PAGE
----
A man and a two-year-old child were missing in eastern Quebec on Monday after their vehicle drifted into a river because of heavy flooding on a road.
Police said the child's mother was able to swim to shore after the car swerved into Riviere Sainte-Anne on Sunday and that her life was not considered to be in danger.
The search for the two continued as Quebec's public security minister said water levels across the province were expected to peak between Monday and Wednesday.
Authorities expect the water to start receding by mid-week, said Martin Coiteux.
"What's encouraging is that the water levels will stop climbing," Coiteux told a news conference. "It's very important to reiterate that. We are reaching maximum levels.
"The water levels in the flooded areas should start going down Wednesday. It may start earlier in certain sectors. But these levels are very high... so patience is required. But I know it's hard."
Heavy rains and melting snowpack across Quebec have so far flooded 2,426 residences in the province, forcing the evacuation of 1,520 people in almost 150 municipalities.
Environment Minister David Heurtel said there were "encouraging signs" in the Outaouais region, near the Ontario border, where water levels are rising more slowly than before.
In Montreal-area Rigaud, Chris Amerides said he bought a small motorboat last week for $7,000 so he could check on his house and transport people in and out of the flood zone.
"I knew the water was coming up," he said in an interview.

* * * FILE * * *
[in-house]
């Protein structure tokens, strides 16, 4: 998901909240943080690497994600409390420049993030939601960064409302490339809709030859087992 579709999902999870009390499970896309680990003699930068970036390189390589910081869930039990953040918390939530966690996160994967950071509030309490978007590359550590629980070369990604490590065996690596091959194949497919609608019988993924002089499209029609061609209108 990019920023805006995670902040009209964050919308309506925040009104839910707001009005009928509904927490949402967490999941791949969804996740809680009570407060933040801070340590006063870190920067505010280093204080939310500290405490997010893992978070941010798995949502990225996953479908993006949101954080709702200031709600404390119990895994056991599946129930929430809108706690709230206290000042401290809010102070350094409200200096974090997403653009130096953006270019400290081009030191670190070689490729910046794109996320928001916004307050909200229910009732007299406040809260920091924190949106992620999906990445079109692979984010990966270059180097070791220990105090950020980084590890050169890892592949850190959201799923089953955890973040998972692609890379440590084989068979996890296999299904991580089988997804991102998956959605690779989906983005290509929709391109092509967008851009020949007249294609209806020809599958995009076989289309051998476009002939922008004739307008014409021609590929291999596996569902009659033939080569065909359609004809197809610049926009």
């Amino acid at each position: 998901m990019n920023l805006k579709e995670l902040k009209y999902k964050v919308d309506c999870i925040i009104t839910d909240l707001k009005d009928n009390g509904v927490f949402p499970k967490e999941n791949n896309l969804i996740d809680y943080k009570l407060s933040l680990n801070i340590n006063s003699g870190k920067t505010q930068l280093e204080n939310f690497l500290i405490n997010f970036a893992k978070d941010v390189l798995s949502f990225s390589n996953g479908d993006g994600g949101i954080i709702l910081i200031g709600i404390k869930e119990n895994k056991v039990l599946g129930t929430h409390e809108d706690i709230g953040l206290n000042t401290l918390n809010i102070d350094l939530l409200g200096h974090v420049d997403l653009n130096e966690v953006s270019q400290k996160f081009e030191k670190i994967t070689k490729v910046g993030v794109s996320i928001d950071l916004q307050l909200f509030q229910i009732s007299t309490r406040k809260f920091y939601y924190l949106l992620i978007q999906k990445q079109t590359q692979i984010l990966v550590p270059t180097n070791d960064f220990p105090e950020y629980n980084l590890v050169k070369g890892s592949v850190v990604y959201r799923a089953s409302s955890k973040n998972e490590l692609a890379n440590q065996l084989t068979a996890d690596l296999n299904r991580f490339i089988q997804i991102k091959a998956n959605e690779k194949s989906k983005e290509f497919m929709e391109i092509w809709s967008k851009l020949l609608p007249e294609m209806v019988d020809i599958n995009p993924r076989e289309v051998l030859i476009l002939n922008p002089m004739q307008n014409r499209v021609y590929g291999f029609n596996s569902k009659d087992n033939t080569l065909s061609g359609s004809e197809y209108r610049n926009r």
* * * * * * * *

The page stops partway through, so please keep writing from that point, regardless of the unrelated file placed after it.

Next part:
He has so far transported about 24 people area so they can get a look at their homes along the Ottawa River.
"People weren't ready for this," he explained. "They didn't have boats or pick-ups. They were driving down the flooded streets with minivans. That's not going to work."
Row after row of houses have been abandoned in the community along the Ottawa River.
National Defence said approximately 800 additional troops were deployed in the province on Sunday, joining more than 400 Canadian Forces members already assisting with the flood effort.
Some 1,650 soldiers in all were expected to be helping the the flood effort by the end of the day Monday.
The troops, along with aircraft and a dozen boats, were aiding communities across Quebec, several of which were under states of emergency, including Montreal and its northern suburbs.
"We are being ready to be responsive in any form or shape that is required to meet the task," said Brig.-Gen. Hercule Gosselin. "So I have no concern, whatsoever, that we're going to be able to answer the call from civil security.
"More than 90 per cent of all the troops are on the front lines working with firefighters, police officers and volunteers helping people."
In the western Quebec community of Gatineau, 380 residences were evacuated and some federal employees were advised not to go to work on Monday because of the flooding.
The Red Cross, meanwhile, announced it is setting up a relief fund for flood victims all over Quebec as it invited people to contribute financially.
The Quebec government said it will give $500,000 to the fund.
Some parts of eastern Ontario were also hit hard by flooding, and Public Safety Minister Ralph Goodale said the federal government was responding to a request from the Ontario government for "additional flood mitigation resources."
Goodale noted the request did not include military help.
In Atlantic Canada, some parts of New Brunswick recorded more than 150 millimetres of rain after a nearly 36-hour non-stop downpour. And while the deluge tapered off early Sunday, New Brunswick's St. John River had spilled its banks, forcing several road closures.
Meanwhile in British Columbia, two men remained missing as flooding continued to plague the province's Interior.